Review: The Girl With The Dragon Tattoo – Stieg Larsson

The Girl With the Dragon Tattoo by Stieg Larsson

Millennium I

The Girl With The Dragon Tattoo officially marks the halfway point in my book challenge.

Publisher and journalist Mikael Blomkvist loses a very public libel case in court against billionaire industrialist Hans-Erik Wennerström. Feeling deserted and angry, he is approached by Advokat Dirch Frode on behalf of another incredibly wealthy industrialist, Henrik Vanger, who is the retired CEO of the Vanger Corporation. Henrik employed Milton Security to run a thorough background check on Blomkvist, and he was vetted by the best of the best – he was checked out by Lisbeth Salander, an asocial, super-skinny, tough as nails girl, though he is unaware. Meeting Henrik in Hedestad, Henrik tells Blomkvist the tale of his niece that went missing in 1966, and that he is convinced she has been murdered and wants the answers to the mystery seeing as he is truly on the way out. He asks Blomkvist to write the family tale, though his true task is to uncover the truth.

Blomkvist realises that Henrik’s nice, Harriet, has been the old man’s obsession for decades, but takes the ludicrous offer that is put on the table of a few million kronor for services rendered when Henrik dangles the promise of information that will nail Wennerström. Blomkvist takes the job, though his long-time lover and partner at their magazine Erika Berger is not happy about the development. Meanwhile, Salander is getting a raw deal when her legal guardian, Holger Palmgren, ends up hospitalized, and his duties are taken over by Advokat Nils Bjurmen. The man now has control of her finances and her life, so to speak, and is vicious, cruel and nasty, and Salander misjudges the extent of his sadism. She is intent on teaching the man a lesson as well as regaining control of her own life and finances again.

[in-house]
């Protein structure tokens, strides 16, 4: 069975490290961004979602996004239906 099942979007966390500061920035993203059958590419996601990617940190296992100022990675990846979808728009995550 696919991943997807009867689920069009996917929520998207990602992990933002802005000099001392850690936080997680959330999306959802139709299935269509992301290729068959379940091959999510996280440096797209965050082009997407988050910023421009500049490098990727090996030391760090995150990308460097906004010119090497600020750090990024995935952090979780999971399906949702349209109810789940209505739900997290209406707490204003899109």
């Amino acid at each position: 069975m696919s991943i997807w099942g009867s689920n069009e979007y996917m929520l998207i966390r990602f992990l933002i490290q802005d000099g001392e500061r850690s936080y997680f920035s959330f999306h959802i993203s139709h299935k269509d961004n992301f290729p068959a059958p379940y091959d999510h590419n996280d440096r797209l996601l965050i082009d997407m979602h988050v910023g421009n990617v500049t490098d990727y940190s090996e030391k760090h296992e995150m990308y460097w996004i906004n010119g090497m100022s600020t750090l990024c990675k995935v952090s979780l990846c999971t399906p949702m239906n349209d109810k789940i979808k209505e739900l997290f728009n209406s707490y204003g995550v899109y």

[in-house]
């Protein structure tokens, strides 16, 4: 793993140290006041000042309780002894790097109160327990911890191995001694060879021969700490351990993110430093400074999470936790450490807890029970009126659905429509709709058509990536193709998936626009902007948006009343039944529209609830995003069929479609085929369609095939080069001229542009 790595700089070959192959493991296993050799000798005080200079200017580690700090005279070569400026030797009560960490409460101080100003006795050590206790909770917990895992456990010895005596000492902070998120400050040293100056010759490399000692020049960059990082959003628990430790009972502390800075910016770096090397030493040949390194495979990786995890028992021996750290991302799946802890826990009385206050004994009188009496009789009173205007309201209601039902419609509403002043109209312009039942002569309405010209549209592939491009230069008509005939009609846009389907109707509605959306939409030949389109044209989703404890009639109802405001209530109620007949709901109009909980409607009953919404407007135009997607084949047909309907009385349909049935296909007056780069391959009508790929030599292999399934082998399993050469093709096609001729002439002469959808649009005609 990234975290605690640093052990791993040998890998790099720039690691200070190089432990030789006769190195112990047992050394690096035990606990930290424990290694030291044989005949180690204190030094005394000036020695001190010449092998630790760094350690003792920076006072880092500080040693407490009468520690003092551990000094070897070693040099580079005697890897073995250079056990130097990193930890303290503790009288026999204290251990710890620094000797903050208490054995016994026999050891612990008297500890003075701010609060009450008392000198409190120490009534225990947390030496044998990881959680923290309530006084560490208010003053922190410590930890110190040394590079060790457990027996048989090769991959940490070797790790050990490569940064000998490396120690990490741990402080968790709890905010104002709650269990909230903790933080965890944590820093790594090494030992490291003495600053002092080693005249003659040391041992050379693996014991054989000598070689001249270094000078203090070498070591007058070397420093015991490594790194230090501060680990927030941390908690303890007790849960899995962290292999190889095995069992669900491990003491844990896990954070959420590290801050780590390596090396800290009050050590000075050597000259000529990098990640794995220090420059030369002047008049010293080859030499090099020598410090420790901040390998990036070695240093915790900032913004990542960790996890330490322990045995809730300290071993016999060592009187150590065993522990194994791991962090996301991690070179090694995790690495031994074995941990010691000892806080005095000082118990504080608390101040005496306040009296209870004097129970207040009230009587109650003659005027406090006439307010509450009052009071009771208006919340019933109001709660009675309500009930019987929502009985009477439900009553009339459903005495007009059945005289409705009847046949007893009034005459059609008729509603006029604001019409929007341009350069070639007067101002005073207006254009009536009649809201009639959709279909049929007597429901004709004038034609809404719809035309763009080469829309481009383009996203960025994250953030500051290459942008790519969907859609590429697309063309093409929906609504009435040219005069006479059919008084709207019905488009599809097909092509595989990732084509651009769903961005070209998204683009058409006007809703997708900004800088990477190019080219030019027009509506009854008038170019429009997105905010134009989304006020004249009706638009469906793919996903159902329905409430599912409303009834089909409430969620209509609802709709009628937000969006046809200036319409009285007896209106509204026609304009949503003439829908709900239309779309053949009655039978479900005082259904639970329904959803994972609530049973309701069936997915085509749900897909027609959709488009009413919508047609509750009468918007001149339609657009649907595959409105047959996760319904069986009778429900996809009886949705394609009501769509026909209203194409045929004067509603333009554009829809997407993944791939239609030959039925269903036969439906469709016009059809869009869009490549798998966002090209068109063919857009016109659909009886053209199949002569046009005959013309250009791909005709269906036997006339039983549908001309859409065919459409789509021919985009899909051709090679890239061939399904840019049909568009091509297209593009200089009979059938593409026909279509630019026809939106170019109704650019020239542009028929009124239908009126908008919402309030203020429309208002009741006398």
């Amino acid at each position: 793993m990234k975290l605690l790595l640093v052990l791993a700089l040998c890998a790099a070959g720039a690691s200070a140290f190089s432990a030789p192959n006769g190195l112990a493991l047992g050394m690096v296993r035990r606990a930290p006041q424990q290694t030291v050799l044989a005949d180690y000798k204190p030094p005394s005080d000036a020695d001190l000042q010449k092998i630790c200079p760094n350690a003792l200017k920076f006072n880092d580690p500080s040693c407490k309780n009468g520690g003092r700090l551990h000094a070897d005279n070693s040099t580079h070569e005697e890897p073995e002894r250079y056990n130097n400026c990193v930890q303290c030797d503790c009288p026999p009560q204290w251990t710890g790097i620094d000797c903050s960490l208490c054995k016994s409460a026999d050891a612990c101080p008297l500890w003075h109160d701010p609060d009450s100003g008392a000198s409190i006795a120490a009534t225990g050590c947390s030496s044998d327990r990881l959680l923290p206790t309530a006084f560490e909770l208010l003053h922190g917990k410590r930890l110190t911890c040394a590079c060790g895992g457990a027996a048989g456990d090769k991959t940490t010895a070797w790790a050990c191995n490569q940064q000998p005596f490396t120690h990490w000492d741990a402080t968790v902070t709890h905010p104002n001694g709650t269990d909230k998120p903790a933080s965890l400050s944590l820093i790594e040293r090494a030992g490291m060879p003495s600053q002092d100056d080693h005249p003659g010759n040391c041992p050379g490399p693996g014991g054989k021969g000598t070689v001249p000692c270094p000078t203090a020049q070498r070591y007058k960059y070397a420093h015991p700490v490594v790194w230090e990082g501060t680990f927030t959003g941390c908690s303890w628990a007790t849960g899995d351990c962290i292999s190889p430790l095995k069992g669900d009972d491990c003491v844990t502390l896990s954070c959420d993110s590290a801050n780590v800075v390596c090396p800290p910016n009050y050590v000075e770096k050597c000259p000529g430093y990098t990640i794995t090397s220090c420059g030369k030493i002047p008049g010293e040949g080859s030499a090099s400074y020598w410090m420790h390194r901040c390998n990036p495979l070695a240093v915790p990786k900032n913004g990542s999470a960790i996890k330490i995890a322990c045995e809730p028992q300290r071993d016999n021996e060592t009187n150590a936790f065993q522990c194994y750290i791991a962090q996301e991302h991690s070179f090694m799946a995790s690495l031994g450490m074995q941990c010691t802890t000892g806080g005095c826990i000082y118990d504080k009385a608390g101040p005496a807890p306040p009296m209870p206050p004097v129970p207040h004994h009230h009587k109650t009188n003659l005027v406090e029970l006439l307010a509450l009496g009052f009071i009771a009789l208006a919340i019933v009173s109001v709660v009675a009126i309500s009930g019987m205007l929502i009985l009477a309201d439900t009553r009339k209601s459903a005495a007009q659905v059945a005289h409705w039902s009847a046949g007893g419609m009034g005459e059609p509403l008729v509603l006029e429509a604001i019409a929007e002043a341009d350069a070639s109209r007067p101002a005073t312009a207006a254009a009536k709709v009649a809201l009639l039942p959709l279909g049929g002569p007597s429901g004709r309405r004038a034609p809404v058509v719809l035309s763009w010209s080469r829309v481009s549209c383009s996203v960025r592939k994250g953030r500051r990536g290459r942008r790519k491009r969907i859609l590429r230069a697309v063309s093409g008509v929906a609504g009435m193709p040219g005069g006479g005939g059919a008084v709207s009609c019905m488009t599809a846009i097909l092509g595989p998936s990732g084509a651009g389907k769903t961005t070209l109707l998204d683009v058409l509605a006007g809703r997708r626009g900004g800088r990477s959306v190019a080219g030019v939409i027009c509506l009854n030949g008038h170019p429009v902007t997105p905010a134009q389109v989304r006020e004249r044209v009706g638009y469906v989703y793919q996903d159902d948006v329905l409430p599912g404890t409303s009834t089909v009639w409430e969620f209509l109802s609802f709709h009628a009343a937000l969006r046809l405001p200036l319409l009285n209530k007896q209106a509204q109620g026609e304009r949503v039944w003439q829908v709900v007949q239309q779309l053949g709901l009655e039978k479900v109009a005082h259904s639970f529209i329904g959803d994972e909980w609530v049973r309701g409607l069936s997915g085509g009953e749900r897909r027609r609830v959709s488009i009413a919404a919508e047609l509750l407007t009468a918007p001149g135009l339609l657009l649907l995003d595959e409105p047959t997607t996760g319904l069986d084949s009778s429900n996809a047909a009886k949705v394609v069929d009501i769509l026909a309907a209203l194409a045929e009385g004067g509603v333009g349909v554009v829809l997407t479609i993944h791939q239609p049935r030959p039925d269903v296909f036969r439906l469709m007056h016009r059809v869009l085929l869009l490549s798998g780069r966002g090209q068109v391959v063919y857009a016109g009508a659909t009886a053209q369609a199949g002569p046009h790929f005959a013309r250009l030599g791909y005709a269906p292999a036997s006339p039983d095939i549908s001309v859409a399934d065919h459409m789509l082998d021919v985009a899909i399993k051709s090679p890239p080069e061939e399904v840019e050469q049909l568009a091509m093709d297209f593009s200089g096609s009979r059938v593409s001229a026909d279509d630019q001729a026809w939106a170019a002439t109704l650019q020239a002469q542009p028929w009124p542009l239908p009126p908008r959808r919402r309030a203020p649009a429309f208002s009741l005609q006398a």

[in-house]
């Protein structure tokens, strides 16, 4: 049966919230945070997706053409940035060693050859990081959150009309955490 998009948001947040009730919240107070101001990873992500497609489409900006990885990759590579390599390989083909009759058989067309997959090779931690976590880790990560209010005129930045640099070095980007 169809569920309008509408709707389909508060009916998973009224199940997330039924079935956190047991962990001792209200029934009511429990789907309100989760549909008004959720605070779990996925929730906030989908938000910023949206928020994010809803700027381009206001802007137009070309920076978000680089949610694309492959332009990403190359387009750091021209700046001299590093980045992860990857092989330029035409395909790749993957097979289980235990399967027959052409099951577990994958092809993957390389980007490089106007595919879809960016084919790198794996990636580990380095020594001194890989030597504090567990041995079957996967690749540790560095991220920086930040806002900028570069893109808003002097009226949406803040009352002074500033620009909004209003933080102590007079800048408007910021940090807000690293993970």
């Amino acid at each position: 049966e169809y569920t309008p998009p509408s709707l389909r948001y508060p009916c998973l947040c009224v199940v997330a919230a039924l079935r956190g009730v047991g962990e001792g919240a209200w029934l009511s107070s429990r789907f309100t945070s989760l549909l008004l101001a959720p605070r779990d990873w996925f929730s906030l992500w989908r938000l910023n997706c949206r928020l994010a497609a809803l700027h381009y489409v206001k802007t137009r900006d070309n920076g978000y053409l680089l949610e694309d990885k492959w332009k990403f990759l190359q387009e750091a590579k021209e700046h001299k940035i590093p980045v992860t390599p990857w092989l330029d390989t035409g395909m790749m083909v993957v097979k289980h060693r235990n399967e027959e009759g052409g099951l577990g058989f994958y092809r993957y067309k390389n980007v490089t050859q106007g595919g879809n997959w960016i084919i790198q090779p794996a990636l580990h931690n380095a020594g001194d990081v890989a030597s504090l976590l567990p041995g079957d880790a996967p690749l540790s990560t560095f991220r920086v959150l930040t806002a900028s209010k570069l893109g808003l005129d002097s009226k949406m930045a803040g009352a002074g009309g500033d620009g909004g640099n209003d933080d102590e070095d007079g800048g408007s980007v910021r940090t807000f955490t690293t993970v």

Blomkvist is hard at work on the mystery of Harriet as well as the Vanger chronicle, and later when he makes a breakthrough on the ancient case that nobody expected to happen, he needs a research assistant. Naturally, Frode suggests Salander and the two of them become remarkably close, as close as anything Salander would ever allow. Harriet was researching something when she went missing, and it seems she was onto hunting down a violent psychopath that was brutally raping and murdering women. Soon, though, pieces of the puzzle start to fall into place in rapid succession, and the two race against the clock to solve a mystery that is decades old, though undertones seem to have seeped into the present, and many times after Harriet’s death.

Blomkvist learns many things about Salander, and keeps the fact that she is a brilliant computer hacker to himself. A semblance of trust seems to develop between the two, seeing as he knows more about her than Salander has ever let anyone in on. Will Blomkvist and Salander solve the mysteries surrounding the brutalized women over decades? Will they find out what truly happened to Harriet Vanger? Will Blomkvist get what he needs from Henrik to finally take Wennerström down once and for all, without burning sources or facing another court case?